As San Francisco Opera prepares to mount this phenomenal operatic masterpiece, so rarely performed because of its demands on an entire company, insights into its immense and complex dimensions are hard to come by. Larry Wolff, a prolific researcher and writer on Central European history and culture provides compelling insights to a complicated opera and its place in drama that culminated with World War I.
A beguiling exploration of the last Habsburg monarchs' grip on Europe's historical and cultural imagination.
In 1919 the last Habsburg rulers, Emperor Karl and Empress Zita, left Austria, going into exile. That same year, the fairy-tale opera Die Frau ohne Schatten (The Woman Without a Shadow), featuring a mythological emperor and empress, premiered at the Vienna Opera. Viennese poet Hugo von Hofmannsthal and German composer Richard Strauss created Die Frau ohne Schatten through the bitter years of World War I, imagining it would triumphantly appear after the victory of the German and Habsburg empires. Instead, the premiere came in the aftermath of catastrophic defeat.
The Shadow of the Empress: Fairy-Tale Opera and the End of the Habsburg Monarchy explores how the changing circumstances of politics and society transformed their opera and its cultural meanings before, during, and after the First World War.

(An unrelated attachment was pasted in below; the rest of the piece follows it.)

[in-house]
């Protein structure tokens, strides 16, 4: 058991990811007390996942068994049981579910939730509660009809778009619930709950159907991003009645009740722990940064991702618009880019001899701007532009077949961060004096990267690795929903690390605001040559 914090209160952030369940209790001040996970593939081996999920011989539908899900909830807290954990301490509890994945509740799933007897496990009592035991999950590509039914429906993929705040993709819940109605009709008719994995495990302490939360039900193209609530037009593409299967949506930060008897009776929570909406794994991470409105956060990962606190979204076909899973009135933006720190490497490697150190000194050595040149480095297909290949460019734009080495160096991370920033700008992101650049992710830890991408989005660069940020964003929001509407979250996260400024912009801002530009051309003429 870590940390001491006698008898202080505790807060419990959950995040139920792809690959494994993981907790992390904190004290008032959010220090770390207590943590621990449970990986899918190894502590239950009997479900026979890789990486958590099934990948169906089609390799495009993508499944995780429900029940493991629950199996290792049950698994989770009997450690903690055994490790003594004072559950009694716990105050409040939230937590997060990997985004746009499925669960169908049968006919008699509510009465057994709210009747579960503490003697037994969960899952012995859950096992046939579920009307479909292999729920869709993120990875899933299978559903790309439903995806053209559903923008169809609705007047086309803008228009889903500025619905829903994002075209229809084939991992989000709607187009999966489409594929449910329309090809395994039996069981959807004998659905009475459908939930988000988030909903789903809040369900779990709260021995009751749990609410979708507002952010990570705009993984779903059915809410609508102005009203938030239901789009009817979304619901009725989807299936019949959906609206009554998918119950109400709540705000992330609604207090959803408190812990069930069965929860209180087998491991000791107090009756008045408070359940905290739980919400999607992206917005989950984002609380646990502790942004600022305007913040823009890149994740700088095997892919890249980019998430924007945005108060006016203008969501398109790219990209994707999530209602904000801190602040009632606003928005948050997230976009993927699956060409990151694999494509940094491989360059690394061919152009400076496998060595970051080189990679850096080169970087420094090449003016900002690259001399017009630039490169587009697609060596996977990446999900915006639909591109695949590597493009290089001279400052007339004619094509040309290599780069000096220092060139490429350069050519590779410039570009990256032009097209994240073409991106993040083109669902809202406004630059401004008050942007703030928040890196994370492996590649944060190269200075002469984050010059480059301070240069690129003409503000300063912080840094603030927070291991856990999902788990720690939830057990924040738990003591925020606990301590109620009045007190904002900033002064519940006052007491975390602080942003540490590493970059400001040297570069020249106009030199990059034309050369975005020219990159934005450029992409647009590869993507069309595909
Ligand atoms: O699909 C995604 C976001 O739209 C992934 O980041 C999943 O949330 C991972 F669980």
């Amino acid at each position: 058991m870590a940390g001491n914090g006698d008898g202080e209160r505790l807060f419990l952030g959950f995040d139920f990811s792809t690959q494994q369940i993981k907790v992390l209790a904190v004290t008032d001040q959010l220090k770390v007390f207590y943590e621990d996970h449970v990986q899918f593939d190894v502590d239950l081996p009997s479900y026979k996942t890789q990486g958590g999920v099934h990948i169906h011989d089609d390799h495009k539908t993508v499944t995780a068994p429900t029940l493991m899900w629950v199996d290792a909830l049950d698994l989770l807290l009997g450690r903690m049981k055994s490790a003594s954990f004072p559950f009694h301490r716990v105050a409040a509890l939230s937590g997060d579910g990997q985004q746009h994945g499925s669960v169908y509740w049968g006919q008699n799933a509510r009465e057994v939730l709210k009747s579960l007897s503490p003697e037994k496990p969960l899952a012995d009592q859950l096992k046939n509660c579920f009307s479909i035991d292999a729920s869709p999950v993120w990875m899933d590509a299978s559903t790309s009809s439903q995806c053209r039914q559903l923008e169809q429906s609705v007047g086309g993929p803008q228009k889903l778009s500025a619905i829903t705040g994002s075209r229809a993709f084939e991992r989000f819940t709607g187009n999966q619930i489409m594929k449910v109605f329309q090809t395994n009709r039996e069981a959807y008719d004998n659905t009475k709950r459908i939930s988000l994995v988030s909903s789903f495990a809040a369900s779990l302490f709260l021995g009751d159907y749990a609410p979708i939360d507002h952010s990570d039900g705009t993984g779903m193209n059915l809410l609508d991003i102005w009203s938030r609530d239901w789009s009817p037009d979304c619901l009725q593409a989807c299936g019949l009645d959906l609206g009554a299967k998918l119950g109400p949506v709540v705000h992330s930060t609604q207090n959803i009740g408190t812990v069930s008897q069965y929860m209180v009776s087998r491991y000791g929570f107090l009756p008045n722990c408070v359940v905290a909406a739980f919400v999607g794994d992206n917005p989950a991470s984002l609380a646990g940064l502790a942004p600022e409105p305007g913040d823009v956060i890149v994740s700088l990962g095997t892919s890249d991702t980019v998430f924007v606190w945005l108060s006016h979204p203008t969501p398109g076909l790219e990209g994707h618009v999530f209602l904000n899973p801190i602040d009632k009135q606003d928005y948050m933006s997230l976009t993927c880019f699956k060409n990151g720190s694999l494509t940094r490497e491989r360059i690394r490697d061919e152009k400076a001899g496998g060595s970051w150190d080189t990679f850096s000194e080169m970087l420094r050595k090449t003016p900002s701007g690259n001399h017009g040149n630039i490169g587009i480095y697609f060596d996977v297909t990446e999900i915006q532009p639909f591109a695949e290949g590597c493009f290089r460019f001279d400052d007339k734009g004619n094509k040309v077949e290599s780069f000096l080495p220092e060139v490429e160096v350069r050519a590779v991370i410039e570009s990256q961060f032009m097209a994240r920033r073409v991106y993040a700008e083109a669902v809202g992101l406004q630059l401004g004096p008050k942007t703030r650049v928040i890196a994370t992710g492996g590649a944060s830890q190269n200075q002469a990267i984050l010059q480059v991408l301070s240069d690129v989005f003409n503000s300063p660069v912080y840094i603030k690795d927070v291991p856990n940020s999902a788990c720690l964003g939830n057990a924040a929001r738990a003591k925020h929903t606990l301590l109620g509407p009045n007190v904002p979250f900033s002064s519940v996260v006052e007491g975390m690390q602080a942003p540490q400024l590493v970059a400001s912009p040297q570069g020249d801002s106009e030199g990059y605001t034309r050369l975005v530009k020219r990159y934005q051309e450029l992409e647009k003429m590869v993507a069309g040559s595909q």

Strauss and Hofmannsthal turned emperors and empresses into fantastic fairy-tale characters; meanwhile, following the collapse of the Habsburg monarchy after the war, their real-life counterparts, removed from political life in Europe, began to be regarded as anachronistic, semi-mythological figures. Reflecting on the seismic cultural shifts that rocked post-imperial Europe, Larry Wolff follows the story of Karl and Zita after the loss of their thrones. Karl died in 1922, but Zita lived through the rise of Nazism, World War II, and the Cold War. By her death in 1989, she had herself become a fairy-tale figure, a totem of imperial nostalgia.
Wolff weaves together the story of the opera's composition and performance; the end of the Habsburg monarchy; and his own family's life in and exile from Central Europe, providing a rich new understanding of Europe's cataclysmic twentieth century, and our contemporary relationship to it.
About the author
Larry Wolff is Silver Professor in the Department of History at New York University. His books with Stanford University Press include Inventing Eastern Europe, Venice and the Slavs, The Idea of Galicia, The Singing Turk, and Woodrow Wilson and the Reimagining of Eastern Europe.